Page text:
Celebrating Día de los Muertos

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Celebrating Día de los Muertos

Photo contributed of Dia de los Muertos event on Oct. 31.

Photo contributed of Dia de los Muertos event on Oct. 31.

Carlos Garcia

Photo contributed of Dia de los Muertos event on Oct. 31.

Carlos Garcia

Carlos Garcia

Photo contributed of Dia de los Muertos event on Oct. 31.

Angie Saavedra, Reporter

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  Día de los Muertos is a two day holiday that reunites the living with the dead and brings a joyous atmosphere to what may be a trying time. Día de los Muertos, meaning Day of the Dead, is a traditionally Latin and Hispanic holiday in which families are brought together to create offerings, which they call ofrendas, to honor the loved ones they’ve lost. These altars are decorated with bright multi-colored marigold flowers, photos of fallen ancestors, and the favorite foods and drinks of the ones who are being honored.  

  The ofrendas are believed to encourage visits from the land of the dead. The departed souls hear their prayers, smell their food, and awake to join in on the celebrations. 

  Día de los Muertos is about taking the tragedy of death and in turn making it a celebration of life. The Department of Modern Languages and Literature chair Dustin Knepp took the opportunity to host a Día de los Muertos event starting at 10 a.m. on Thursday, Oct. 31. The event was located on red brick road between Dorothy Donahoe Hall and the Education building.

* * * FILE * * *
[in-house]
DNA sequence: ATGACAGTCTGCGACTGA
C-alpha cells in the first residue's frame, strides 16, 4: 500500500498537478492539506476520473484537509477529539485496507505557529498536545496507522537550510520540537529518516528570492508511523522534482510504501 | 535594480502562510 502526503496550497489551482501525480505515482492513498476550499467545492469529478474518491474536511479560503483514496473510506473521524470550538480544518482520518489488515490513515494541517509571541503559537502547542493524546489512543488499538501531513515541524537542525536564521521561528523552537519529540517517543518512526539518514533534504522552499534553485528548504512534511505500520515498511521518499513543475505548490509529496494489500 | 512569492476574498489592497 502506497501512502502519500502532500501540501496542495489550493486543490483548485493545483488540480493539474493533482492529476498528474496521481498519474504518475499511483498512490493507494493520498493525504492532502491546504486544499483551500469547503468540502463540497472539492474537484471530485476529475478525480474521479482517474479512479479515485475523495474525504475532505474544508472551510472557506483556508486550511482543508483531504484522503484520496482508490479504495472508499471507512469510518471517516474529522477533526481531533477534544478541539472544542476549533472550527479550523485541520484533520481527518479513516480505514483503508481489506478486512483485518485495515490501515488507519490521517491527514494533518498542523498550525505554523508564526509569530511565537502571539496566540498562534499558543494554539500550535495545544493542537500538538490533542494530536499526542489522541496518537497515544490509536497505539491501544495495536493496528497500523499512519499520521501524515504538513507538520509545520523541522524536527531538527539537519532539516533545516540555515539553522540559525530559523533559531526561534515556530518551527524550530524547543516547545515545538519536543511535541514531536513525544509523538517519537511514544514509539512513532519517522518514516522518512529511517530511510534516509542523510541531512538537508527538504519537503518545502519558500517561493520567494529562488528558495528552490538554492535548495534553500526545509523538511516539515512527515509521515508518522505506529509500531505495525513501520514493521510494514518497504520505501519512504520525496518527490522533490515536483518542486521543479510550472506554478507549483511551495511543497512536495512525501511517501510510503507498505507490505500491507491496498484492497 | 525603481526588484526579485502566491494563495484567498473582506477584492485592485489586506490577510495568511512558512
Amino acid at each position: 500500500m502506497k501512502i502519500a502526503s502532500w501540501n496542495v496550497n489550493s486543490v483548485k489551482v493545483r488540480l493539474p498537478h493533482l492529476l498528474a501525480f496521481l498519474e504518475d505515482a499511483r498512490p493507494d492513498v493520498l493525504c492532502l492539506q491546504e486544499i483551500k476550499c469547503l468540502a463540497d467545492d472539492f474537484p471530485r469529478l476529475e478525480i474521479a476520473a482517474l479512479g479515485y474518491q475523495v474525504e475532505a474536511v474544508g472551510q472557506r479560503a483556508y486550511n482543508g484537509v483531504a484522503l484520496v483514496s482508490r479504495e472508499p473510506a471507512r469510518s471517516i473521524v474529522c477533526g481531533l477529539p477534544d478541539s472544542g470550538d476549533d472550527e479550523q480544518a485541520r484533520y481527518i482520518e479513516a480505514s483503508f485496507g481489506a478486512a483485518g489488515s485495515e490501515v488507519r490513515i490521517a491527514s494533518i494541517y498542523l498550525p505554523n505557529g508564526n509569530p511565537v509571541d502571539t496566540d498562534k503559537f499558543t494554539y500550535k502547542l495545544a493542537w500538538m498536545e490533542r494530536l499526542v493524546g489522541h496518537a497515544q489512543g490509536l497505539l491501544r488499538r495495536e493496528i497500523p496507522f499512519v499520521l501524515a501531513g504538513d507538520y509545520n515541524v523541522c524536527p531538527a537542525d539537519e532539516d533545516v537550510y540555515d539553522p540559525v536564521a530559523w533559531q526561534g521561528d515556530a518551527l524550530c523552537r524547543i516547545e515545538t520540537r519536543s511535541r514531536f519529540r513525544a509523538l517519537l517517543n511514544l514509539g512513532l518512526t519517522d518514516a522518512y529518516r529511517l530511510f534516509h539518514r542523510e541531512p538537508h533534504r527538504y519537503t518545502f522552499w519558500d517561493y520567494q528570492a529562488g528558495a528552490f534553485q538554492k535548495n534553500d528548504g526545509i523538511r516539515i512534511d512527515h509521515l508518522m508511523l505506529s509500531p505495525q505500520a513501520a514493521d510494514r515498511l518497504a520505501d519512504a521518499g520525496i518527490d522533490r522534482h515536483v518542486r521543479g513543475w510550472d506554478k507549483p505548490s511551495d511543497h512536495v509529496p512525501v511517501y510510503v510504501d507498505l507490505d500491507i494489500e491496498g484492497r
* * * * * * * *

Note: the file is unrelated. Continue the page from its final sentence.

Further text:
This event was open to all students, staff, and faculty, and provided Hispanic and Latinx students the opportunity to educate others about the importance of the Day of the Dead to Hispanic culture, and to encourage everyone to join the gathering in tribute to their fallen loved ones. 

  “As I was walking to class I noticed this bright colorful ofrenda surrounded by marigold flowers,” said criminal justice major Cassandra Flores. 

  According to Flores, when she was a young child her grandmother told her that marigolds are believed to be the pathways that help guide spirits to their ofrendas with their vibrant colors and scents. 

  “The presentation of the ofrenda really hit home for me. It reminded me of the one we have back at home for our lost loved ones” said Flores. 

Photo contributed of Dia de los Muertos event on Oct. 31.

  Biology major David Romero said, “The calaveras and the food were my favorite part of the ofrenda that they had out in front of the DDH.”  

  Calaveras are decorative skulls that are made by the loved ones of those who are being celebrated. The ones that were displayed in the ofrenda for Día de los Muertos were made out of sugar. Tamales, milk, and fruit were also put out on the ofrenda. 

  “It was beautiful. It’s inspiring to see that CSUB is sharing the Hispanic culture here on campus,” said Romero.  

  “Hispanic culture is everything!” said Edgar Chavez in addition to Romero’s statement. 

  This holiday is all about souls coming back home to feast with their families at a time when it is believed that the spirit world and the real world collide. Día de los Muertos expresses a happy and colorful festivity of death that takes a lively and friendly expression. It is not a place for sorrow or weeping. It is a place for families to keep their loved ones’ spirits alive forever.